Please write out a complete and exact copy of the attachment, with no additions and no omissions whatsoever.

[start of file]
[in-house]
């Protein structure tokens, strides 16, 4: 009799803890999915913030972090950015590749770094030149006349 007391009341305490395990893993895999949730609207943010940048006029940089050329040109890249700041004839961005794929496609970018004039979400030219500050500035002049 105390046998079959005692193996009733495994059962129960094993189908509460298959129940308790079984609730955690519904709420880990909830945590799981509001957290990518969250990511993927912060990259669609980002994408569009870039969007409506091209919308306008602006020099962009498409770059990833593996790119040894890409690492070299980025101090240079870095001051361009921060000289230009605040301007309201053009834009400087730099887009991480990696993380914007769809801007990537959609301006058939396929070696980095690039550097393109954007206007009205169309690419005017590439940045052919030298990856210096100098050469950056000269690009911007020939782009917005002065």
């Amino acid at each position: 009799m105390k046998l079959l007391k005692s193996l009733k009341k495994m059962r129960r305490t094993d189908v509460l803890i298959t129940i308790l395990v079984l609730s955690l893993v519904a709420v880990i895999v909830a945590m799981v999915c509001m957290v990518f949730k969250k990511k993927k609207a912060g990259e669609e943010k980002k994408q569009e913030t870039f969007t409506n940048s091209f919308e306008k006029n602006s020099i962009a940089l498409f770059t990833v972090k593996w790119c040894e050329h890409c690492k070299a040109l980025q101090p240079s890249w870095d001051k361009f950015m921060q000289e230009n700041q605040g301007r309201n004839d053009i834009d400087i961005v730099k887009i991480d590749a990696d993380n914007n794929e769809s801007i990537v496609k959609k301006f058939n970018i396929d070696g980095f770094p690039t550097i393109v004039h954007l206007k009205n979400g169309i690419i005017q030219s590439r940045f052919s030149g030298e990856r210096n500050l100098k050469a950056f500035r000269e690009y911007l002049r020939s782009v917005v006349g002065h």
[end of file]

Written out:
[in-house]
């Protein structure tokens, strides 16, 4: 009799803890999915913030972090950015590749770094030149006349 007391009341305490395990893993895999949730609207943010940048006029940089050329040109890249700041004839961005794929496609970018004039979400030219500050500035002049 105390046998079959005692193996009733495994059962129960094993189908509460298959129940308790079984609730955690519904709420880990909830945590799981509001957290990518969250990511993927912060990259669609980002994408569009870039969007409506091209919308306008602006020099962009498409770059990833593996790119040894890409690492070299980025101090240079870095001051361009921060000289230009605040301007309201053009834009400087730099887009991480990696993380914007769809801007990537959609301006058939396929070696980095690039550097393109954007206007009205169309690419005017590439940045052919030298990856210096100098050469950056000269690009911007020939782009917005002065």
């Amino acid at each position: 009799m105390k046998l079959l007391k005692s193996l009733k009341k495994m059962r129960r305490t094993d189908v509460l803890i298959t129940i308790l395990v079984l609730s955690l893993v519904a709420v880990i895999v909830a945590m799981v999915c509001m957290v990518f949730k969250k990511k993927k609207a912060g990259e669609e943010k980002k994408q569009e913030t870039f969007t409506n940048s091209f919308e306008k006029n602006s020099i962009a940089l498409f770059t990833v972090k593996w790119c040894e050329h890409c690492k070299a040109l980025q101090p240079s890249w870095d001051k361009f950015m921060q000289e230009n700041q605040g301007r309201n004839d053009i834009d400087i961005v730099k887009i991480d590749a990696d993380n914007n794929e769809s801007i990537v496609k959609k301006f058939n970018i396929d070696g980095f770094p690039t550097i393109v004039h954007l206007k009205n979400g169309i690419i005017q030219s590439r940045f052919s030149g030298e990856r210096n500050l100098k050469a950056f500035r000269e690009y911007l002049r020939s782009v917005v006349g002065h």